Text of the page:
The Name Chefs Use for this Classic Veggie Trio

Holly Riddle

By Holly Riddle


This article may contain affiliate links. Please read our disclosure policy.

5 from 2 votes

You’ve probably been making this trio of vegetables your entire life (or, at least as long as you’ve been cooking). It forms the base of many a soup and stew and adds flavor, depth, and texture to many favorite Western dishes. It’s a simple blend of diced celery, onions, and carrots.

A skillet with diced celery, carrots, and onions. Celery stalks and carrots are in the background.
Ostranitsa Stanislav/Shutterstock

However, did you know that this vegetable trio has a name? Mirepoix is a complicated-sounding French term that refers to this oh-so-simple combination of flavors, textures, and colors. Here’s what you need to know.

What is Mirepoix?

As simple as it is, mirepoix does come with some rules. To truly be classic, French mirepoix, the combo must be made in a ratio of equal parts carrots and celery to two parts onion (you can remember the ratio as 2:1:1 for onions, carrots, and celery, respectively). Additionally, a classic mirepoix base is cooked slowly (no browning those onions!) to release the flavors in the fat of your choice. Once the vegetables are cooked, you can move on to use them as a base for whatever final dish you have in mind, whether that be soup, sauce, or stuffing.

So how do you pronounce it? It’s easier than you likely assume. This French term is pronounced “meer-pwah.”

Mirepoix vs. The Holy Trinity (And Other Similar Combinations)

You might be thinking, “Hey! I use a mixture of onions, celery, and carrots in my cooking, but I’ve always called it ‘the holy trinity.’ What gives?”

As is the case with all great foods that are simple in nature but still impressive flavor-wise, many cultures and countries have developed their own combinations of vegetables and like ingredients to use as bases in soups and sauces, similar to mirepoix. These cultural and geography-specific combinations and their slight differences often come about due to that culture’s culinary preferences or, sometimes, simply what foods are most readily available.

The holy trinity, for example, is found in a lot of Southern cooking, and it includes onions and celery, but bell peppers instead of carrots.

Soffrito is the Italian version of mirepoix, with the exact same ingredients: onions, celery, and carrots. However, the Italians sometimes add a little extra flavor to their mixture, with garlic. Don’t mistake the Italian “soffrito” with “sofrito,” though; drop the extra “f” and you have the Spanish version, with onion, tomatoes, bell peppers, and garlic.

Recipe Ideas

So now that you know what a classic French mirepoix is and how it differs from other, similar vegetable bases, how can you use it?

To start, with any recipe that uses mirepoix, be sure that you have the ratios correct (remember: equal parts carrots and celery but double the onion). Thoroughly clean and peel your vegetables. Then, dice them finely and equally and cook them low and slow.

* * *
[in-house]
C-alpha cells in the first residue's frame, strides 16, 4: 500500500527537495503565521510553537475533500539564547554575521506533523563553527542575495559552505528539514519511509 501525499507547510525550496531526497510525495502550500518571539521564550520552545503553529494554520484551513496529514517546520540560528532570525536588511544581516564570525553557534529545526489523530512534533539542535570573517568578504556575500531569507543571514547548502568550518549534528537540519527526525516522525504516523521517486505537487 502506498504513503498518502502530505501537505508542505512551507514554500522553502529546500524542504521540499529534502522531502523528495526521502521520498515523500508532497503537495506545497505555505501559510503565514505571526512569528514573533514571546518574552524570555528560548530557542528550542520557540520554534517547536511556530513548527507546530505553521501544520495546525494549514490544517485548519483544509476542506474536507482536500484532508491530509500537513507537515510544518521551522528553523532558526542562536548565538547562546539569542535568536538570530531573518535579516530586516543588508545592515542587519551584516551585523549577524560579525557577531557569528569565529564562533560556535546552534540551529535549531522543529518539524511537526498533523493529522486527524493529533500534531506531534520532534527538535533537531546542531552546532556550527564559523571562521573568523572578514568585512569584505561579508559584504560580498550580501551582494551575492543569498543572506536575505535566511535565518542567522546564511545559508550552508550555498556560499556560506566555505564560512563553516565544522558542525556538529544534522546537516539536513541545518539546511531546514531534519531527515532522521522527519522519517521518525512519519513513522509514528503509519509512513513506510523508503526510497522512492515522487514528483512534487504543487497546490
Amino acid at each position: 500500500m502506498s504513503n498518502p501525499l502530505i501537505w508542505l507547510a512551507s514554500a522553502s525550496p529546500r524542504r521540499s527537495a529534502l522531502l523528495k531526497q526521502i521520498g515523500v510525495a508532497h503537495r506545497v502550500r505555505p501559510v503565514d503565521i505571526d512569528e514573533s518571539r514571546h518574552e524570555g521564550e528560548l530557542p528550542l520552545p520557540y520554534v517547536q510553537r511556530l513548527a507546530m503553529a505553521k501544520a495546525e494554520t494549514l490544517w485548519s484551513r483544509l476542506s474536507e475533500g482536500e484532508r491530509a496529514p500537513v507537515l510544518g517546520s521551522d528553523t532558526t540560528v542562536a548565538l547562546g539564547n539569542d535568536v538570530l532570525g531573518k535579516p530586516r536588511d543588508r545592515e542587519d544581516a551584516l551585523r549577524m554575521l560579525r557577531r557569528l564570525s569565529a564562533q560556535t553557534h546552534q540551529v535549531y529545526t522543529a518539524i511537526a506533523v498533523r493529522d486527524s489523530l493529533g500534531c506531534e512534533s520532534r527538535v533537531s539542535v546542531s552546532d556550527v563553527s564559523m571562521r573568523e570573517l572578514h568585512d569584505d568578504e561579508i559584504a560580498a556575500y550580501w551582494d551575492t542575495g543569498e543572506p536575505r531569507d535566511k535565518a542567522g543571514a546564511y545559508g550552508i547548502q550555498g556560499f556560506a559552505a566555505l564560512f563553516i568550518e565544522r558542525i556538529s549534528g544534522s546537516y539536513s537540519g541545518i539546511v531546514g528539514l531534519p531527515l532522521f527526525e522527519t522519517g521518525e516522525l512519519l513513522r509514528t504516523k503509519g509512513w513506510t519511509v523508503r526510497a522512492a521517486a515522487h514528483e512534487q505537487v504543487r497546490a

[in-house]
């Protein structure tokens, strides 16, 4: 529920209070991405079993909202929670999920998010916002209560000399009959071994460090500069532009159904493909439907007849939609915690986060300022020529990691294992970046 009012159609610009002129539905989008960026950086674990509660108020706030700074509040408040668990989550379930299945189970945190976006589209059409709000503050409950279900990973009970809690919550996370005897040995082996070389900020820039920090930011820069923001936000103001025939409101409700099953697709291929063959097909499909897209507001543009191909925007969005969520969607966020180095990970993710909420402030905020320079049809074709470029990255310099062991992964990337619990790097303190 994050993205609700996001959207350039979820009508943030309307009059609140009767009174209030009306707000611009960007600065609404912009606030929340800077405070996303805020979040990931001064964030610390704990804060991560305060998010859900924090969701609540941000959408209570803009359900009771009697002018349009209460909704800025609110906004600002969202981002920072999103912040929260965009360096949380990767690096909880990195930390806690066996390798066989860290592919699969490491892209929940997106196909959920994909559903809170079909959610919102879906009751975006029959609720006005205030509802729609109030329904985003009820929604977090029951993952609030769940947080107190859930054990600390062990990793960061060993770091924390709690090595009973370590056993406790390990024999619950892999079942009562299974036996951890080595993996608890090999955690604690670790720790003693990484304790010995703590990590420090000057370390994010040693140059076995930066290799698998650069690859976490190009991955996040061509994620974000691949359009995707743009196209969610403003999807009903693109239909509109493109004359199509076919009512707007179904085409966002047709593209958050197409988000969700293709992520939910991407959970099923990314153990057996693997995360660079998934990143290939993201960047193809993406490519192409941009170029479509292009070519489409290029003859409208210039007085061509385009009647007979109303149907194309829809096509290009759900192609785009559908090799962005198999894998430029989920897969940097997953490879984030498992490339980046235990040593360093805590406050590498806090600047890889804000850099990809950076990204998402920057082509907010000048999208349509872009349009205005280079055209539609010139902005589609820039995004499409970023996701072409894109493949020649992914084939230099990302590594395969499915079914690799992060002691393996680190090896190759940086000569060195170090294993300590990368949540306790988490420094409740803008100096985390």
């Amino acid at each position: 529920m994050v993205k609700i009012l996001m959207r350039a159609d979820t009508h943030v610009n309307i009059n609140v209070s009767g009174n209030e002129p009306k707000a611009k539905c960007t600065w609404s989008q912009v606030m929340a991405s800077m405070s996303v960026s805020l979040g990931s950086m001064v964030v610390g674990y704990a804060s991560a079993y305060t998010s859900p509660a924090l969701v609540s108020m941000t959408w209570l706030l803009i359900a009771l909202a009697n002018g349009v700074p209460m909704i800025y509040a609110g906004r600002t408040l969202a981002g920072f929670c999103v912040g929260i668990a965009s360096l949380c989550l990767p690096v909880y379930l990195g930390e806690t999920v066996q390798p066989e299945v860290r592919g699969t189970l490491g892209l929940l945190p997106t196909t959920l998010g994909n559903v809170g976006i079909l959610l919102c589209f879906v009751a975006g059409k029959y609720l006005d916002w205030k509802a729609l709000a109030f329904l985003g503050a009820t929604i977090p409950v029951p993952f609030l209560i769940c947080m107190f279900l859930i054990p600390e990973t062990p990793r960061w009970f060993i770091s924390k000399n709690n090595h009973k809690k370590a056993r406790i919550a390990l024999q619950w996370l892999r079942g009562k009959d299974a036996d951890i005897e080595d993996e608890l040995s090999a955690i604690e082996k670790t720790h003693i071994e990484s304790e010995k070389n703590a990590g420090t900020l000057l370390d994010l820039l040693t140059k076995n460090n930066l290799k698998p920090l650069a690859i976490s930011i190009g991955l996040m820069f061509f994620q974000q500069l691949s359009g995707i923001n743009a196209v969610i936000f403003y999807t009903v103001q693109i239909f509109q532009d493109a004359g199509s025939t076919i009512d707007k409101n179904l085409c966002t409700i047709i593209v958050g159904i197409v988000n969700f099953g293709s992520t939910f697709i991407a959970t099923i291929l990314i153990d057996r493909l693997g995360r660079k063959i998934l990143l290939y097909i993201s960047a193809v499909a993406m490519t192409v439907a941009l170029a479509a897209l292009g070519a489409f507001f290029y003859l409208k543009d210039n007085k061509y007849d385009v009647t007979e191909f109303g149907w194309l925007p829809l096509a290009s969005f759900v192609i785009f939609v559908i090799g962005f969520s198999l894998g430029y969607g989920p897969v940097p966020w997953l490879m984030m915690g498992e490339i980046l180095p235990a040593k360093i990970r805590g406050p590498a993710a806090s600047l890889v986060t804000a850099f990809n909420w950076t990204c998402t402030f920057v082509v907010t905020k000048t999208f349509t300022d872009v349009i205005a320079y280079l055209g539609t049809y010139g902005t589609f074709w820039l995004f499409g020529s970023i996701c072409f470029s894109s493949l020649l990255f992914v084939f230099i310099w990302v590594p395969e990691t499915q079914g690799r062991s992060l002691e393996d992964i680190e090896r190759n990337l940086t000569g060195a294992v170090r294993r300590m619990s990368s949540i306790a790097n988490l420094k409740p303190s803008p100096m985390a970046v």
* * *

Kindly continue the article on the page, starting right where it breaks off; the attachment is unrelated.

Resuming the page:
From there, you could use the mixture as a base for a warming and winter-ready bowl of lentil soup or a perfect-for-cold-season batch of chicken soup. Mirepoix finds an easy home in just about any favorite soup or stew recipe. It also makes a great, veggie-filled base for chunky sauces, like a Bolognese sauce to pour over your favorite pasta.

A skillet with diced celery, carrots, and onions. Celery stalks and carrots are in the background.
Print Recipe
5 from 2 votes

Classic Mirepoix

Mirepoix is a simple yet fundamental recipe in many cuisines, particularly French cooking. It consists of a mixture of onions, carrots, and celery, typically used as a base for soups, stews, and sauces. The traditional ratio for mirepoix is 2 parts onion, 1 part carrot, and 1 part celery.
Prep Time5 minutes
Cook Time10 minutes
Total Time15 minutes
Course: Component
Cuisine: French
Diet: Gluten Free, Vegan, Vegetarian
Calories: 295kcal


  • 1 large skillet


  • 2 cups onions chopped
  • 1 cup carrots chopped
  • 1 cup celery chopped
  • 1 tbsp butter or olive oil, or a mix of both


  • Clean and peel the onions and carrots. Wash the celery. Finely chop the onions, carrots, and celery into uniform pieces. The size of the pieces can vary depending on the intended use, but they are typically kept small.
  • In a large skillet, heat some butter (or olive oil) over medium heat. Add the chopped vegetables to the pan.
  • Cook the vegetables, stirring occasionally, until they are soft but not browned. This usually takes about 10 minutes. The goal is to sweat the vegetables so they release their flavors without caramelizing.
  • Use immediately as a base for soups, stews, sauces, or other dishes. Alternatively, it can be cooled and stored in the refrigerator for a few days or frozen for longer storage.


Calories: 295kcal | Carbohydrates: 45g | Protein: 6g | Fat: 12g | Saturated Fat: 7g | Polyunsaturated Fat: 1g | Monounsaturated Fat: 3g | Trans Fat: 0.5g | Cholesterol: 30mg | Sodium: 272mg | Potassium: 1143mg | Fiber: 11g | Sugar: 21g | Vitamin A: 22193IU | Vitamin C: 34mg | Calcium: 160mg | Iron: 1mg